|Place of Birth||Saint Petersburg, Russia|
Editor Anna Wintour featured Huene’s Divers (1930) with shots by famous fashion photographers Horst P. Horst, Edward Steichen, Lee Miller, and Cecil Beaton when asked to name her favorite Vogue images from the magazine’s lengthy history.
George Hoyningen-Huene, who was in his 20s, relocated to Paris where he encountered Man Ray, with whom he worked to produce a collection of fashion images in 1924.
Photograph of Camille Bos in The Priestess of Korydwen at the Opera, taken by George Hoyningen-Huene on 1 March 1927 for the March issue of Vogue; George Hoyningen-Huene, Public domain, via Wikimedia Commons
Salvador Dal, Pablo Picasso, and the Surrealists Jean Cocteau and Paul Éluard were all members of Huene’s inner group. He soon progressed to the post of Chief Photographer at the French Vogue after being one of the first to capture the aesthetic of the prominent fashion houses of Paris, such as Chanel, Balenciaga, and the jeweler Cartier. He had a job in Hollywood in 1946.
Some of the most memorable pictures of the Golden Age of Hollywood are Huene’s portraits of the cinema stars of the day, including Charlie Chaplin, Ingrid Bergman, Greta Garbo, Ava Gardner, and Katharine Hepburn.
The 1930s and beyond’s aesthetic was shaped by George Hoyningen-unrivaled Huene’s ability to balance color, form, light, shadow, and the restrained appearance of his paintings. One of the very first fashion photographers to utilize male models in picture sessions, he also produced several timeless photographic works that are included in the collections of renowned institutions across the globe, including the MoMA in New York.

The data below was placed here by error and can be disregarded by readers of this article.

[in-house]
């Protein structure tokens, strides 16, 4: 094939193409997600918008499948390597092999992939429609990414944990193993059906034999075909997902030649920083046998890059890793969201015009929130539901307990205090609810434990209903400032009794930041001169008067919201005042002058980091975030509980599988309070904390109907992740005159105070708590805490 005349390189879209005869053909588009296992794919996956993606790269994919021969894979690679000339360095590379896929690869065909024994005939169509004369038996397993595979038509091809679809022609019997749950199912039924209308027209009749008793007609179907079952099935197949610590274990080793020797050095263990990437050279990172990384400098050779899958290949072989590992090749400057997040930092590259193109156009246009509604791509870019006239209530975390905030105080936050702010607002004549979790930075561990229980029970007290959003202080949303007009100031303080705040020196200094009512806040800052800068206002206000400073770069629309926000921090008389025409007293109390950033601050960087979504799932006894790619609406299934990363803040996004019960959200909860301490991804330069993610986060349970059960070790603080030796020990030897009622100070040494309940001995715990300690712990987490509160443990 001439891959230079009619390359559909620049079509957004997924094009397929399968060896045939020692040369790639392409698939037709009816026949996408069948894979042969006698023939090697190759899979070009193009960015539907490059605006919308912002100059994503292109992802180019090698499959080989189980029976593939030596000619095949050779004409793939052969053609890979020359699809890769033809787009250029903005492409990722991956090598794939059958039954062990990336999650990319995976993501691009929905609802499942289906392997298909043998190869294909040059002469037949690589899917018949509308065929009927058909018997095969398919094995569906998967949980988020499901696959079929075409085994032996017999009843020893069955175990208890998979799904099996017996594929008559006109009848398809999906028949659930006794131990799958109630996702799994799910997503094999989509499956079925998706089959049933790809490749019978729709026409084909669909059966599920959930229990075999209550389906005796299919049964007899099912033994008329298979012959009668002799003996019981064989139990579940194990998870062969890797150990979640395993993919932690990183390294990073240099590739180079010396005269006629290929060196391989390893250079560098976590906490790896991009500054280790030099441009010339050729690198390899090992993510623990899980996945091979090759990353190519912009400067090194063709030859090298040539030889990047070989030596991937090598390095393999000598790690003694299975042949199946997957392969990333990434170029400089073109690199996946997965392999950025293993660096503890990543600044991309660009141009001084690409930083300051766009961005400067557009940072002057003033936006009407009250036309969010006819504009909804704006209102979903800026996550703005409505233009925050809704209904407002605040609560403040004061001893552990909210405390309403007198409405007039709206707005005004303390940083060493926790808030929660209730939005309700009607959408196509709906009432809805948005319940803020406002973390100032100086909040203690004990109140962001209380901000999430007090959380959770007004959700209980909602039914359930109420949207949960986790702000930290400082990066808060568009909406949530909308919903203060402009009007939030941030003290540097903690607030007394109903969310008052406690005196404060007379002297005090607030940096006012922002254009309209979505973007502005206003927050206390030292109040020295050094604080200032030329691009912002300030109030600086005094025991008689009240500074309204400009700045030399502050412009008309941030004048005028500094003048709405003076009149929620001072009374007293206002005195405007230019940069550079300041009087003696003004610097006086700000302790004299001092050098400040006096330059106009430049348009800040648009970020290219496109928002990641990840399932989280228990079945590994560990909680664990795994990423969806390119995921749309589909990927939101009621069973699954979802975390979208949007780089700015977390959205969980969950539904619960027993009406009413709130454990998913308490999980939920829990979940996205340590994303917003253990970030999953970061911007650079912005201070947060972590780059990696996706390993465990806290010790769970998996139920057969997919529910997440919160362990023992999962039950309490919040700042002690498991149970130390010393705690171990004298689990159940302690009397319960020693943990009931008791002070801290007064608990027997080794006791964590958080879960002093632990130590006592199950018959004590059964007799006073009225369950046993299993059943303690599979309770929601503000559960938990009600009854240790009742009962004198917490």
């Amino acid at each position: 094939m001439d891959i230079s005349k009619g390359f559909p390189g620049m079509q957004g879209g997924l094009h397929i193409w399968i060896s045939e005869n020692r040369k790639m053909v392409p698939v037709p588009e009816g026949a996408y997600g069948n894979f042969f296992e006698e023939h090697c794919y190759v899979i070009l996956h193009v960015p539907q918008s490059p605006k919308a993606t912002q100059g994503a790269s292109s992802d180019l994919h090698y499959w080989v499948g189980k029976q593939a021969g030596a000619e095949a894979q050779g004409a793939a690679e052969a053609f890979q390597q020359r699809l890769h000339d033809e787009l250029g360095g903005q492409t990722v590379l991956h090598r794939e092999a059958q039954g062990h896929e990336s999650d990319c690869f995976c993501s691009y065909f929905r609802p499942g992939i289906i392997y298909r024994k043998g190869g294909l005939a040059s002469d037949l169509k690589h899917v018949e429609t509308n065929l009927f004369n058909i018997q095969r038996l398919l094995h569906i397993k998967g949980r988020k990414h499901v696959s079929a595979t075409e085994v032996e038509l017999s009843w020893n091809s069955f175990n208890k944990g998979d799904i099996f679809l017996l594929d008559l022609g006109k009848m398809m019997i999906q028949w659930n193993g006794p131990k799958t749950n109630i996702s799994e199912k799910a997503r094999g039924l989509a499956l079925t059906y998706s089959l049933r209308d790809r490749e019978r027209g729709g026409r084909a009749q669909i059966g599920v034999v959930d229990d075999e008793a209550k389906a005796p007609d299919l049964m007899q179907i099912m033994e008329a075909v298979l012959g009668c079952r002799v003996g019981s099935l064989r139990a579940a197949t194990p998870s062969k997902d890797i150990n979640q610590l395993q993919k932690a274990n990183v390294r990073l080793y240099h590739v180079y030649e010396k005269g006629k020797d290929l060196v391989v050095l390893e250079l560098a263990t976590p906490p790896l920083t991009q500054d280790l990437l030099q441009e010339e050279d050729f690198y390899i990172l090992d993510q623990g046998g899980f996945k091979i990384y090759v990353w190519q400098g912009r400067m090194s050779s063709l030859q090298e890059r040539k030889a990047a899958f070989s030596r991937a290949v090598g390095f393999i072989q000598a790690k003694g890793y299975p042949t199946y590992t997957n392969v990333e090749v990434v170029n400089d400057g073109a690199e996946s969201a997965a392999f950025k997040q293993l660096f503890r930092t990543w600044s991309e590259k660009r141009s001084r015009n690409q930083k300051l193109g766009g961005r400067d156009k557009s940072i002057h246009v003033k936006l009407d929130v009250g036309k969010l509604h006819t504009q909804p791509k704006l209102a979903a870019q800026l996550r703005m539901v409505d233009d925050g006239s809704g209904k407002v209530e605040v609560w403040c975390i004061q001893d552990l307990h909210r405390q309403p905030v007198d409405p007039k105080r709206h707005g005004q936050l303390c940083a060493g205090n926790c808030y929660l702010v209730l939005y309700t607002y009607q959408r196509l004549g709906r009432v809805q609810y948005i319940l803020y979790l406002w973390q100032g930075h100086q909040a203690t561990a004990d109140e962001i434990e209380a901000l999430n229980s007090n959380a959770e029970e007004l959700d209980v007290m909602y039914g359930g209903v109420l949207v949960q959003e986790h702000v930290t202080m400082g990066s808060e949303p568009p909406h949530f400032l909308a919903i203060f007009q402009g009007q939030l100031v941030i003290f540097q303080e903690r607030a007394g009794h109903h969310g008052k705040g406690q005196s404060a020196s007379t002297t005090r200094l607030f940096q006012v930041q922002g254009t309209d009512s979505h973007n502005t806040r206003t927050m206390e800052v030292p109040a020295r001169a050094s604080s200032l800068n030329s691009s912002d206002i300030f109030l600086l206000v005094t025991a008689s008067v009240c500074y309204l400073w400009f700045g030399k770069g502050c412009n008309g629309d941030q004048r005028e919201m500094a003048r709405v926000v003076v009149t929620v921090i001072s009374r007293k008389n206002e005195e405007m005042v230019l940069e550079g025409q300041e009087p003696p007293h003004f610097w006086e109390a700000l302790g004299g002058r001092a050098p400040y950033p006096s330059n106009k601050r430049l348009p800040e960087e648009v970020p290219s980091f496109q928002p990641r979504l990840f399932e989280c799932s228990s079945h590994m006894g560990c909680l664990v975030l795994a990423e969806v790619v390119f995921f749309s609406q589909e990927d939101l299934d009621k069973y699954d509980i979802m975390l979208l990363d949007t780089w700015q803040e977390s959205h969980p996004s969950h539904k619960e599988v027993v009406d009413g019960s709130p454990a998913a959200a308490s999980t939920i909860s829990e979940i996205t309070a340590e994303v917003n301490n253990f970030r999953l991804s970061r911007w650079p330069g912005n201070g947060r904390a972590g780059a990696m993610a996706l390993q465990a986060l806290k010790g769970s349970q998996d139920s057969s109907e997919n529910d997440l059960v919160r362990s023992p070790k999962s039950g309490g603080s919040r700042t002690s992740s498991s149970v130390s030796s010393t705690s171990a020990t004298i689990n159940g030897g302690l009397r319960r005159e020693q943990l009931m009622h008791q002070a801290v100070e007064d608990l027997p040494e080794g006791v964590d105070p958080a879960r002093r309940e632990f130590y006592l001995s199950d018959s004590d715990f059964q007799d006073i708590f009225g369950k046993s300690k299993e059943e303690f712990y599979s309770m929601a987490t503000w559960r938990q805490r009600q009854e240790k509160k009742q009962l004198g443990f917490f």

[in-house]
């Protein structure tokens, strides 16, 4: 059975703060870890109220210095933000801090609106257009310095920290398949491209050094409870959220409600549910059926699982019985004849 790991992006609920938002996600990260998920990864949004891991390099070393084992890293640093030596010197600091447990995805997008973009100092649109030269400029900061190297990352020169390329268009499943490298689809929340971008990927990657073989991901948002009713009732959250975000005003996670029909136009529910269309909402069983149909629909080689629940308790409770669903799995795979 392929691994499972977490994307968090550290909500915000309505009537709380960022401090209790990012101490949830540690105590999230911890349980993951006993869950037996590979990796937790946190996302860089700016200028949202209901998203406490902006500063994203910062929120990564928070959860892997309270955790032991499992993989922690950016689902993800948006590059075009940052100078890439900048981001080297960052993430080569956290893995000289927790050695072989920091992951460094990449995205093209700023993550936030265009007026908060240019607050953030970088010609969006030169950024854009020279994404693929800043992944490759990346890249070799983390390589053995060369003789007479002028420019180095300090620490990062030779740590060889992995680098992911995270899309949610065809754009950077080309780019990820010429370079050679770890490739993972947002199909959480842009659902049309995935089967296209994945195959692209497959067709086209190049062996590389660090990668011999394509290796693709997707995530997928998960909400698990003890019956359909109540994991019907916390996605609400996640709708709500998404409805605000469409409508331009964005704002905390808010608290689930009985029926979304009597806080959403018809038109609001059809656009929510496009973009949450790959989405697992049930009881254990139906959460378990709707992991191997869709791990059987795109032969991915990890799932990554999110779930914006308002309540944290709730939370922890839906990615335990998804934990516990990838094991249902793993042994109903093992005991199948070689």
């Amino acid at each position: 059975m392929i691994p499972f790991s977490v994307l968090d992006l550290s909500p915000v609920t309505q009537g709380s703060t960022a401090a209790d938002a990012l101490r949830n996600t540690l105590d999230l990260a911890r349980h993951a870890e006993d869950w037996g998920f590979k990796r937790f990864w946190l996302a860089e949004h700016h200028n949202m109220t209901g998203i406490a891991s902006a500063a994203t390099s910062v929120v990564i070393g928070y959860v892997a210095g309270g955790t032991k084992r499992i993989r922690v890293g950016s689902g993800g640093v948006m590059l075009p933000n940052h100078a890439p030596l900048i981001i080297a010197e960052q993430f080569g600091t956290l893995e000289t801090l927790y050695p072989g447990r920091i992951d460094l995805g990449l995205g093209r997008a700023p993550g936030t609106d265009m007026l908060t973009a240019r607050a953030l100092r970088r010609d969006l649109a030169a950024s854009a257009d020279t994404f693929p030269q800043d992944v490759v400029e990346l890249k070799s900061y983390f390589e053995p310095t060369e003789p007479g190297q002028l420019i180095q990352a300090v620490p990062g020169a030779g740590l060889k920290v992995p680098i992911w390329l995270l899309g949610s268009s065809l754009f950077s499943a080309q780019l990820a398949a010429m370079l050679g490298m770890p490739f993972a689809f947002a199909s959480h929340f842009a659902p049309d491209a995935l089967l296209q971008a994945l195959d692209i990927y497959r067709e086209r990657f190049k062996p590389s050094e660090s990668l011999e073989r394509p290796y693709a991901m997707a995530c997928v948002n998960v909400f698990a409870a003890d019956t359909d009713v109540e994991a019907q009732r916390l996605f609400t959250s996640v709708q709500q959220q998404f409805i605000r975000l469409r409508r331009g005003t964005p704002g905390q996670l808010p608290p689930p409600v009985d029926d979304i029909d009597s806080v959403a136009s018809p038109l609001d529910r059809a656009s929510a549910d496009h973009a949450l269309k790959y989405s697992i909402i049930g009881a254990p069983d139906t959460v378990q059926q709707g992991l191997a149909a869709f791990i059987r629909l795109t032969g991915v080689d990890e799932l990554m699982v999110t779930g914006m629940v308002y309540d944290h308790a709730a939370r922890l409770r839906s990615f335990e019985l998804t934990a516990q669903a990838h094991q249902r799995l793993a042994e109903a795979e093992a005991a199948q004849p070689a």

Cecil Beaton (1904 – 1980)
|Date of Birth||14 January 1904|
|Date of Death||18 January 1980|
|Place of Birth||London, the United Kingdom|
With a solo show in London in 1926, Sir Cecil Beaton began his career as a social and fashion photographer. He soon signed a contract with Vogue and spent the next 30 years there. Beaton spent his entire life being fascinated by glitz and high society, and in 1937 he was appointed court cameraman to the British Royal Family.
In addition, he found success as a stage and costume designer for theatrical and motion picture projects, most particularly for “My Fair Lady” (1956) and “Gigi” (1958), for which he received three Academy Awards for costume and art direction.
Photograph of Cecil Beaton by James Lafayette, taken in the early 1920s; James Lafayette (1853–1923), Public domain, via Wikimedia Commons
Horst P. Horst (1906 – 1999)
|Date of Birth||14 August 1906|
|Date of Death||18 November 1999|
|Place of Birth||Weißenfels, Germany|
Horst P. Horst, a virtuoso of lighting and composition and one of the German fashion photographers, experimented with revolutionary and surrealist layouts as well as avant-garde methods including double exposures, which led to the creation of some of the most famous fashion photographs ever. Horst met many creative people throughout his work, including Coco Chanel and the fashion photographers Hoyningen-Huene and Cecil Beaton.